The much loved Cuban singer Ibrihim Ferrer rose to world-wide fame as part of Buena Vista Social Club, but not before a long career in Cuba with, among others, Los Bocucos, Beny Moré and Afro-Cuban All-Stars, with his first Cuban hit record coming in 1955. He had been an orphaned street youth singer who became a Santero, as well as a singer of sones, guarachas and boleros. In 1962 he toured Europe with Los Bocucos and met Nikita Kruschev. He continued his singing career in Cuba, largely shut off to the world. Said Ferrer: "The music got better after the Revolution because we weren't playing for tourists so much. There was a greater identification between the musicians and the audience, which was Cuban."
He first retired after a 1991 tour of Chile. But he agreed to join the Ry Cooder-produced BVSC in '96, becoming it's cover star and a multi-million seller. After the success of BVSC, he recorded a Grammy-winning solo album at the age of 74, itself selling two million copies, but the Bush II administration government denied him entry to collect his award, citing a rule that categorized Ferrer as a "terrorist". He also appeared with Gorillaz and his final album (Mi Sueño) was of his beloved boleros. He passed away right before a tour of Europe.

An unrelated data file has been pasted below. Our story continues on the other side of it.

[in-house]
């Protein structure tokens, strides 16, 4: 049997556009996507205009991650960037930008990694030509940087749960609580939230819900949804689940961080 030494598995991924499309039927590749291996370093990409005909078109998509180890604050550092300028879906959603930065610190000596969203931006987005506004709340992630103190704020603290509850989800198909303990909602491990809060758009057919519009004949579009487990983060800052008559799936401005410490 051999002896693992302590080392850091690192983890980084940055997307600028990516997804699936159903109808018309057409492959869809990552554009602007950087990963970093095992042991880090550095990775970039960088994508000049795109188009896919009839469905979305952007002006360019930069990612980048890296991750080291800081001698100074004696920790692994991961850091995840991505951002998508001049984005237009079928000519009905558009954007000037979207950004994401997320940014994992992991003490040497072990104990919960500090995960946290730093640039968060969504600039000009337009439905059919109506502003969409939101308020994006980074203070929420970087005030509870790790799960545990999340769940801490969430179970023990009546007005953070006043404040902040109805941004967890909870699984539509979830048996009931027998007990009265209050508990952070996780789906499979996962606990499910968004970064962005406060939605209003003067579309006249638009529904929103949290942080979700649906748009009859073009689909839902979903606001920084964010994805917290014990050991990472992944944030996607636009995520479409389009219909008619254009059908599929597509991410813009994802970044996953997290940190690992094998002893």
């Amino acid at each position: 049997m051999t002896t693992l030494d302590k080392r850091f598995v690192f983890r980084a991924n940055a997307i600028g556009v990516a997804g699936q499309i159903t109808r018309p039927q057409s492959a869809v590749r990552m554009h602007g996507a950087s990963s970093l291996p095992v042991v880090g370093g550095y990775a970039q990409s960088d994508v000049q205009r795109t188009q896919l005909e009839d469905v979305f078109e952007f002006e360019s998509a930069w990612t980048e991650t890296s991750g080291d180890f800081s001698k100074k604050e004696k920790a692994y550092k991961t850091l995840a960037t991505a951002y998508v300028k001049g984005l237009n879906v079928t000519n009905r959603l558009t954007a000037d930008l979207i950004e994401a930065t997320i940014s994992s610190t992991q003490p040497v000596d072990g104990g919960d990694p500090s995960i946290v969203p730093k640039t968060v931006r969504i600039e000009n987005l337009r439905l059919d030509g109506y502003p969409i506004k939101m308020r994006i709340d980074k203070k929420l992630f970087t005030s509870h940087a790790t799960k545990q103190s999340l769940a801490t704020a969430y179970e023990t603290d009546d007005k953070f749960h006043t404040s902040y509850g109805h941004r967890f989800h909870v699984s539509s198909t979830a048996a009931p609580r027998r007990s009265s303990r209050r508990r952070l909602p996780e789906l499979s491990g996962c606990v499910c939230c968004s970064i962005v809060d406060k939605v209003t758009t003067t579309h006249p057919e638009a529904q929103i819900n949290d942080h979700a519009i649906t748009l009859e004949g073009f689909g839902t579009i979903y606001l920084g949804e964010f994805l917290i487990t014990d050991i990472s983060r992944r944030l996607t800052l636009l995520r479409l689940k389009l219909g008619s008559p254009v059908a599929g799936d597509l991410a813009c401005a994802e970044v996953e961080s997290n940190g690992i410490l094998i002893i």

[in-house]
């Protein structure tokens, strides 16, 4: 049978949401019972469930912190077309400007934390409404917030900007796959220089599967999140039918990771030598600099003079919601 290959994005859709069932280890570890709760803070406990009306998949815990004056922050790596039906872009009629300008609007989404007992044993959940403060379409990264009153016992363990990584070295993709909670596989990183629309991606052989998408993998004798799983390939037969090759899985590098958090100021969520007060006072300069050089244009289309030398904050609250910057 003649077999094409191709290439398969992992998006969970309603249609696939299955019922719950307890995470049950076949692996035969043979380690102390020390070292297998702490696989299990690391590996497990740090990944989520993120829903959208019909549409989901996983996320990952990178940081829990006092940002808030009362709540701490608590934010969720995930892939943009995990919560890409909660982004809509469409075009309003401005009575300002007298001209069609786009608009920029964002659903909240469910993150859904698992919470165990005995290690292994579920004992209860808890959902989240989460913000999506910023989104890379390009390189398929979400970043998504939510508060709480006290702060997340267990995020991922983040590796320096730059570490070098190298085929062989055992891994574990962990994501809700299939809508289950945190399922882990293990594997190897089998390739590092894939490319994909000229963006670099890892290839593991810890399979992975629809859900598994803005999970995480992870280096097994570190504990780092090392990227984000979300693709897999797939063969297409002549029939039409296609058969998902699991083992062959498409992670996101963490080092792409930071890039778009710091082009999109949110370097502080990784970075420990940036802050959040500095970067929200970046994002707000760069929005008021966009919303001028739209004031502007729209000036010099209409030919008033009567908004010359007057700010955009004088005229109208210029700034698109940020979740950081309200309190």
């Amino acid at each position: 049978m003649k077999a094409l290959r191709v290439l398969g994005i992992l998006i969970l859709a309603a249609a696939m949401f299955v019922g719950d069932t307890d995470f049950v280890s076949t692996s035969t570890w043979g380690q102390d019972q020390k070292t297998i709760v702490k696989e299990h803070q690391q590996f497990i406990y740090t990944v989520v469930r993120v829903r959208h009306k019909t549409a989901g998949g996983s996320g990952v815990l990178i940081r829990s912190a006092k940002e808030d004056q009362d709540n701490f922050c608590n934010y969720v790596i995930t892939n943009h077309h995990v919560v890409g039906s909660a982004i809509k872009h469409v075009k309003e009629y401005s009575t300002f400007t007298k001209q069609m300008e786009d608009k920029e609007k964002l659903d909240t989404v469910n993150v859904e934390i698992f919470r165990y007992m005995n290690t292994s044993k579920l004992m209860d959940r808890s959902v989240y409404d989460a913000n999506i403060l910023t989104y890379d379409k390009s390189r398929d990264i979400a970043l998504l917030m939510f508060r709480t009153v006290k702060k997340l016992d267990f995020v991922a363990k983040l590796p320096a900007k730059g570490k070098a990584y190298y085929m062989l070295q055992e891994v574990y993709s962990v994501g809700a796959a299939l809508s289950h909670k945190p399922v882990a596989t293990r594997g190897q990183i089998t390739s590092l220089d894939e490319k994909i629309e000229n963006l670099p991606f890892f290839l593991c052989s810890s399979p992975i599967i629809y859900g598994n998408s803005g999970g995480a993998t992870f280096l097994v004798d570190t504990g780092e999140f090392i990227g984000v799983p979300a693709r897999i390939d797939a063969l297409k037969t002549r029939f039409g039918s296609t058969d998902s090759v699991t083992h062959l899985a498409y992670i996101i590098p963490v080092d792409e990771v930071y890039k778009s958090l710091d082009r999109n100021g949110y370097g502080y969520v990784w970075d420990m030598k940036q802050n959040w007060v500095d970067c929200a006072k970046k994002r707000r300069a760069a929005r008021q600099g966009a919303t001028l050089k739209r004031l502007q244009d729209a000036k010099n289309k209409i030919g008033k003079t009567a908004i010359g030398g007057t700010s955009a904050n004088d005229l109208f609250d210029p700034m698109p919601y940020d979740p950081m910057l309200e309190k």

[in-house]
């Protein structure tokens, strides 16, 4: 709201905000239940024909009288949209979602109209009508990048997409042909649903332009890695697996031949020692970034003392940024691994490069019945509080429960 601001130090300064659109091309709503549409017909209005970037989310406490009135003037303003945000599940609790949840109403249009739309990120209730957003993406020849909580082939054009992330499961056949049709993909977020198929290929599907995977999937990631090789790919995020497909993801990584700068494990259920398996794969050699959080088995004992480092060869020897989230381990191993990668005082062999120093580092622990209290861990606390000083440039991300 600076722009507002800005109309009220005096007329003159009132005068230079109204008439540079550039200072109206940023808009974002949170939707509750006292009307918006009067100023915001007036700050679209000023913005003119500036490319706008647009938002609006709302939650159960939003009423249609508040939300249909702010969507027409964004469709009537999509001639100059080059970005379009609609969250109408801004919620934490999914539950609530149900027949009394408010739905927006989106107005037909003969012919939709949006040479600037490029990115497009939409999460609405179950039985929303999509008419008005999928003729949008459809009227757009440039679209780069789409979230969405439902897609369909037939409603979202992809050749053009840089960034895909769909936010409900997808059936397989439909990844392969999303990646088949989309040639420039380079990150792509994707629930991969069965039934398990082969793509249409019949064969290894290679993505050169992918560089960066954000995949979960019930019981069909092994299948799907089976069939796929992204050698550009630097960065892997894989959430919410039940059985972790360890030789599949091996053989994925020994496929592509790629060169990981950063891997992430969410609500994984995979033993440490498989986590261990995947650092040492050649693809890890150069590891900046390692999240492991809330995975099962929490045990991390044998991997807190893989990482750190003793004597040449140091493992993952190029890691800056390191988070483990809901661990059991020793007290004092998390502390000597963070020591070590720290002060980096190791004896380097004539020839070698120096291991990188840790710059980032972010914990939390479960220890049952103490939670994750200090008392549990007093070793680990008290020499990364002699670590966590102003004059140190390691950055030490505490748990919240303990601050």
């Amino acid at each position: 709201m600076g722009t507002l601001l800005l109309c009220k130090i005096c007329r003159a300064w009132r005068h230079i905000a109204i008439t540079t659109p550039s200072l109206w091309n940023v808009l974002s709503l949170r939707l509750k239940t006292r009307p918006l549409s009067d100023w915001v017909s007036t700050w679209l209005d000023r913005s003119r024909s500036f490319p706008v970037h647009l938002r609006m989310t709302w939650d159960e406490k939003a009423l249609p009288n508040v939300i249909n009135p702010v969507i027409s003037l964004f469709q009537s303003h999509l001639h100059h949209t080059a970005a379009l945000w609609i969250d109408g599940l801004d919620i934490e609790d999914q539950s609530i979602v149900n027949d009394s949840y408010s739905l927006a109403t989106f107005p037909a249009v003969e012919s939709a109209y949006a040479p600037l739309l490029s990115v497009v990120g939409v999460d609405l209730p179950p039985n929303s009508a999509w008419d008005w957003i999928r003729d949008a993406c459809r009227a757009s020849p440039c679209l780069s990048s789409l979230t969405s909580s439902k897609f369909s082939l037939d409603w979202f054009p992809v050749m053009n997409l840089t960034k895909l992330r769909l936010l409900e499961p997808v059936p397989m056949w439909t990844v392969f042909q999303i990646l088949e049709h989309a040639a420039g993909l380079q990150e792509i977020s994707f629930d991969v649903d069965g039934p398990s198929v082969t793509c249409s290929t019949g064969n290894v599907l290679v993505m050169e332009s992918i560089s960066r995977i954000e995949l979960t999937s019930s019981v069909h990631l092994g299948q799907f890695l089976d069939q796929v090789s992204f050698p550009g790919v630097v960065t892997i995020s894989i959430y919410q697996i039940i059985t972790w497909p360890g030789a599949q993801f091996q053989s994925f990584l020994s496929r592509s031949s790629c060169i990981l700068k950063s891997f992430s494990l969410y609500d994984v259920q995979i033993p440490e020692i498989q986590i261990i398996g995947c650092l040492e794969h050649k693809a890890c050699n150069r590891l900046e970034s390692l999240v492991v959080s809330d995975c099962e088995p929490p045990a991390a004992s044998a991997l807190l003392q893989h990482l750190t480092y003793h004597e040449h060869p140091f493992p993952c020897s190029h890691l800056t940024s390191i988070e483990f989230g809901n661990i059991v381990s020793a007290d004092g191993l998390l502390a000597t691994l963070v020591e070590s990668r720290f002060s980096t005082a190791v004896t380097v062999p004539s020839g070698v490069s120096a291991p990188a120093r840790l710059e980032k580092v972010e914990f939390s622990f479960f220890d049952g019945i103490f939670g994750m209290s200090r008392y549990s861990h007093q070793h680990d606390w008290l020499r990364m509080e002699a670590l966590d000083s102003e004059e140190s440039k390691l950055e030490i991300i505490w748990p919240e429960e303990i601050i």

Here's Ferrer, backed by Cachaito, Roberto Fonseca and Manuel Galbán performing "Perfidia", a classic written by Chiapas-born composer Alberto Domínguez around 1939.